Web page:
A vivid example of a jester’s talking his way out of imminent execution after overstepping the mark. Sometimes, even jesters went too far and got more of a reaction than they bargained for.

In this case, Shi Dongtong (Moving Bucket), riled the ruler by recounting a ‘dream’ he had, of scatological offensiveness to Gaozu of the Northern Qi (r. 550-59).

When Gaozu flew off the handle and ordered his guards to kill the jester, Moving Bucket had sufficient sangfroid to make a little rhyming pun on the fact that losing his head would make it useless to the king (ji wu yong ‘greatly without use’) and be very painful to him (ji you tong ‘greatly with pain’).  It was fast and smart enough to make Gaozu laugh and have him released.

The scatological ‘dream’ is also strikingly echoed about 1000 years later in India, with the folk fool Tenali Rama turning around the king’s similarly humiliating account of a dream.  It is possible to imagine the story migrating along with Buddhist texts and traded goods during a millennium of exchanges between China and India.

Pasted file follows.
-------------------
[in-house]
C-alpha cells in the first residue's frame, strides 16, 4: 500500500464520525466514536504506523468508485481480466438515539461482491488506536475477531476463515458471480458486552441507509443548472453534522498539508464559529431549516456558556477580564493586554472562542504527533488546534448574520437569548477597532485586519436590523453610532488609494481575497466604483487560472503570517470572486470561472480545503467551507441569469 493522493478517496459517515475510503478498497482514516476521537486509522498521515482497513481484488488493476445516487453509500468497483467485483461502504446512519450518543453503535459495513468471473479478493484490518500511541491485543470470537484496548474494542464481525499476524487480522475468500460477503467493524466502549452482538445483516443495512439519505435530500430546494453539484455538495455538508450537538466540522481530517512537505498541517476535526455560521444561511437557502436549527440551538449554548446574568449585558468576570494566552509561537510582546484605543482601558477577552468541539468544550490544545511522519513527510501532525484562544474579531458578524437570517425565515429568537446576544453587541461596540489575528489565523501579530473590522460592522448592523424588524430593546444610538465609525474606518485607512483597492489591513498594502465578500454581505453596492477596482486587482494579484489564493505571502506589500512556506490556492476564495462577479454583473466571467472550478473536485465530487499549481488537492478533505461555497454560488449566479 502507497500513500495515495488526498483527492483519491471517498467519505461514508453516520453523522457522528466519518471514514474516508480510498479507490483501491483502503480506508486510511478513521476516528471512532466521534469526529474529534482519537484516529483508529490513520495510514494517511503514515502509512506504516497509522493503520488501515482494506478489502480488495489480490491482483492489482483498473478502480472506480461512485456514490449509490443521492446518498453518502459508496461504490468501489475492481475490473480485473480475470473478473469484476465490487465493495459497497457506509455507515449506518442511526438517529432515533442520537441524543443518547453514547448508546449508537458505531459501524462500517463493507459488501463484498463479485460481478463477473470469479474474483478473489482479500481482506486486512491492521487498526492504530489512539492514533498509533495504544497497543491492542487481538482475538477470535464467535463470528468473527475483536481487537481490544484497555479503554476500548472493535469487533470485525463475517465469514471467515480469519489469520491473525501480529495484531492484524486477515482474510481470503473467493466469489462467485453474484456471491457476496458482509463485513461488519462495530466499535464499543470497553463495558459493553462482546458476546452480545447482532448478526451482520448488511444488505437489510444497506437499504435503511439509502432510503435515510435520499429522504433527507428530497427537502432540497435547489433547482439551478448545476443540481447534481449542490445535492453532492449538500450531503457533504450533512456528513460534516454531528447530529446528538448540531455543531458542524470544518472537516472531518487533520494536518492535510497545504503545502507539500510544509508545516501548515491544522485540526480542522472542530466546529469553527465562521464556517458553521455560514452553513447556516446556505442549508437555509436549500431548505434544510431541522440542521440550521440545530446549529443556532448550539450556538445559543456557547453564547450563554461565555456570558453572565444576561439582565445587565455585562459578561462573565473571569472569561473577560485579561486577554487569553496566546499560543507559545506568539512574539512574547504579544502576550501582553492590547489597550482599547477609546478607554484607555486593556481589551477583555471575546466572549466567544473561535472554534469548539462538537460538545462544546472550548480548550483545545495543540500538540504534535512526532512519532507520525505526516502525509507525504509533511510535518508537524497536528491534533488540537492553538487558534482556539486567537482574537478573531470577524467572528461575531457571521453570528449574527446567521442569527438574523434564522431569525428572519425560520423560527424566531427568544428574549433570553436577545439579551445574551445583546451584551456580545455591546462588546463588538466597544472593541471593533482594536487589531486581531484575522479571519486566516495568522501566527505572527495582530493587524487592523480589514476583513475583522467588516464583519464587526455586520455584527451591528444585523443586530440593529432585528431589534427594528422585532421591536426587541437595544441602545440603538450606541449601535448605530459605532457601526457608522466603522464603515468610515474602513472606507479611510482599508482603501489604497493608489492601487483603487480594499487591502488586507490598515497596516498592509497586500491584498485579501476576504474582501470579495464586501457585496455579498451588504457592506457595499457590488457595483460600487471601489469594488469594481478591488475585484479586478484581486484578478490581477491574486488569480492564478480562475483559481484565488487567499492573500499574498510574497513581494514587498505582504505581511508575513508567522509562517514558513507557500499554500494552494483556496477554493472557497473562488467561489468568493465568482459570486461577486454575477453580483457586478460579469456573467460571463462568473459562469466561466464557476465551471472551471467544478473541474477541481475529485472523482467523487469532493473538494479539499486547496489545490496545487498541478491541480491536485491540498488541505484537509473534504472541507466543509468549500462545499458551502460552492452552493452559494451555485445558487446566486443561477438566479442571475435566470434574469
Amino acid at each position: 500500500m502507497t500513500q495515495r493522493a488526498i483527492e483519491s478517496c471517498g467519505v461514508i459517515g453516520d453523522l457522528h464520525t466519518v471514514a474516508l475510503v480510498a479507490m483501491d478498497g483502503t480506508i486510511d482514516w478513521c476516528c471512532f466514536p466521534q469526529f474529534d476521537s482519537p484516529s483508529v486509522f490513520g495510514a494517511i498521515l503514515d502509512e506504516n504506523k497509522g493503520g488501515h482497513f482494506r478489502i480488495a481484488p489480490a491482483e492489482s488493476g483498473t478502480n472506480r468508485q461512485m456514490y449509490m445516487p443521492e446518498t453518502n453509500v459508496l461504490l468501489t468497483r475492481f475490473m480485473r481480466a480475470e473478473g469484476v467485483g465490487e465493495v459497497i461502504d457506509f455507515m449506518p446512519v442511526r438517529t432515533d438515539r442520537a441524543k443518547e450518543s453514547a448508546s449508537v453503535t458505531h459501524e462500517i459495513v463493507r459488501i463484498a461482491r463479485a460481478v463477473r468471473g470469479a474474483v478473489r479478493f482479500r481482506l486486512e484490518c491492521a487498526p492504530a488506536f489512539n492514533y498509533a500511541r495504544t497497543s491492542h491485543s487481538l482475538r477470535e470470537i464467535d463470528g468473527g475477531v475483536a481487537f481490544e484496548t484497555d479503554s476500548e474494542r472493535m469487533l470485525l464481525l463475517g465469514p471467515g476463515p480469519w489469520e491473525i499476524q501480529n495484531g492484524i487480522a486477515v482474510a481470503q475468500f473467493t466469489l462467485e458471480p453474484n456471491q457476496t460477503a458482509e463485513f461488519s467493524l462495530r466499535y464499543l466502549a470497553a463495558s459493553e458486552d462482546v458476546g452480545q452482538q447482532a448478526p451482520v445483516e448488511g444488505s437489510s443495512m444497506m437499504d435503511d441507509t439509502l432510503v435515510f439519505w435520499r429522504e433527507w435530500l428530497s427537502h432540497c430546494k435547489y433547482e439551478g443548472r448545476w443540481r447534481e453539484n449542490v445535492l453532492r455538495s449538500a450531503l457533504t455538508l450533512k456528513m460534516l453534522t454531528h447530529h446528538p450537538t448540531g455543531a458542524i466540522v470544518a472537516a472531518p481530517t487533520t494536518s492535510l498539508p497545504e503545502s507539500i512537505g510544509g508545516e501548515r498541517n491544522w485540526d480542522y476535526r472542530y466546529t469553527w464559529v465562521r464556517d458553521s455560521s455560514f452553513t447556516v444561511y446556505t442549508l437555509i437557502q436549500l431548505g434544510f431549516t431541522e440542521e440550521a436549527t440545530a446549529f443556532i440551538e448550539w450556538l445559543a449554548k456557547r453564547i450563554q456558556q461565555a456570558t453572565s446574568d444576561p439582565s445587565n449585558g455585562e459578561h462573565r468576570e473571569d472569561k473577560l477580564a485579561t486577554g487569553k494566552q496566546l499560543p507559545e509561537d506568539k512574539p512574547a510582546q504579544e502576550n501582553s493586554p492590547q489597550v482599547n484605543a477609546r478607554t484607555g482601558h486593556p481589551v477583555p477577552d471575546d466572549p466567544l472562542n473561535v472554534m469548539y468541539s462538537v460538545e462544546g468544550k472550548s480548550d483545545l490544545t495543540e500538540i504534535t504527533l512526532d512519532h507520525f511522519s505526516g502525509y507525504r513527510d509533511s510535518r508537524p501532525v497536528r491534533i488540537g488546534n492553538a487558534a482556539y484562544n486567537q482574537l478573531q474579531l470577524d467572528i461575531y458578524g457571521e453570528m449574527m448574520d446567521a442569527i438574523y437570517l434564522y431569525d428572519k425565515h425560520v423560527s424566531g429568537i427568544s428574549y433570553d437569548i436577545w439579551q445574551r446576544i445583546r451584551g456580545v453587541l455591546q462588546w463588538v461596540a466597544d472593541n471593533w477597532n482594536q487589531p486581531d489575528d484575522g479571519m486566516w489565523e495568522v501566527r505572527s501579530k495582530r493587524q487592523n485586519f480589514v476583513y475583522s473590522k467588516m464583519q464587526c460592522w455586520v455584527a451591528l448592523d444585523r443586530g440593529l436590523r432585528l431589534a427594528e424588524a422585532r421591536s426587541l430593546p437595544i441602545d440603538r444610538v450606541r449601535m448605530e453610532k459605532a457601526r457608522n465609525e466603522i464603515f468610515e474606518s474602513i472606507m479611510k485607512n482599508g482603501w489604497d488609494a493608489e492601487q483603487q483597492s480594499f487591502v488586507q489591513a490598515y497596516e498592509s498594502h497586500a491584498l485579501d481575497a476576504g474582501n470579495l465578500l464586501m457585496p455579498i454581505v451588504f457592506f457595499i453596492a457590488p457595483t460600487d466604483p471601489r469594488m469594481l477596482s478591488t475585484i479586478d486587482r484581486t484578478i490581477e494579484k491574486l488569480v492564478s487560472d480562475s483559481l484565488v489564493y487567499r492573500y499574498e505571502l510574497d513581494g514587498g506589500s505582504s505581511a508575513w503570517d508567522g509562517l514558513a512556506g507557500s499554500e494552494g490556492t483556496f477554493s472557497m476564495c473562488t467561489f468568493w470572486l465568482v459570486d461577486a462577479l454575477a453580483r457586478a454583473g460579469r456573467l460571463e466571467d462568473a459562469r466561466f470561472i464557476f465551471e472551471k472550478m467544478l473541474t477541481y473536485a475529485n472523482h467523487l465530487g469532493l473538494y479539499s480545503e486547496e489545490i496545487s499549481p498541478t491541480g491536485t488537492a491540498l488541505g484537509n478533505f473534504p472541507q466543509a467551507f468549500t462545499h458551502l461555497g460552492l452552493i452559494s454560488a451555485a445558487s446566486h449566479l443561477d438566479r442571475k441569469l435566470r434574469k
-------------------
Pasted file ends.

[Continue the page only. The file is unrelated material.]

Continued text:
`Last night I dreamt I was walking with Your Majesty, and I fell into an open sewer, I got out [and you licked me clean], isn’t that right?’  The emperor was enraged, and ordered the officers in charge to kill him. He said, `I’d just like to say one thing before I die… if Your Majesty takes my head, it will be absolutely useless to you.  If I lose my head, [it’ll be extremely painful to me]’.  The emperor laughed and had him released.

『臣昨夜夢隨階下行,落一廁中,出來[****] [階下為臣] 舐之。』帝大怒,賦所司殺。曰『臣請一言而死。』帝曰『[**] [何言?]』曰:『階下得臣頭,極無用,[***] [極有痛]』笑而捨之。(啓顏錄。侯白)

 

Source: Qiyan lu (啓顏錄), by Hou Bai (侯白) (fl. ca. 581), in Taiping Guangji,  fol. 247, quoted in Youyuji, ed. & comp. Ren Erbei (Shanghai: Wenyi Chubanshe, 1981; repr. 1982), p. 25, although cannot be found in the Siku Quanshu or Lidai Xiaohua Ji editions of the Taiping Guangji.  Square brackets are for gaps filled by myself and William Dolby who suggested the possible parallel between 極無用, `no use whatsoever’ and 極有痛,`extremely painful’.

Source: Qiyan lu (啓顏錄), by Hou Bai (侯白) (fl. c. 581)
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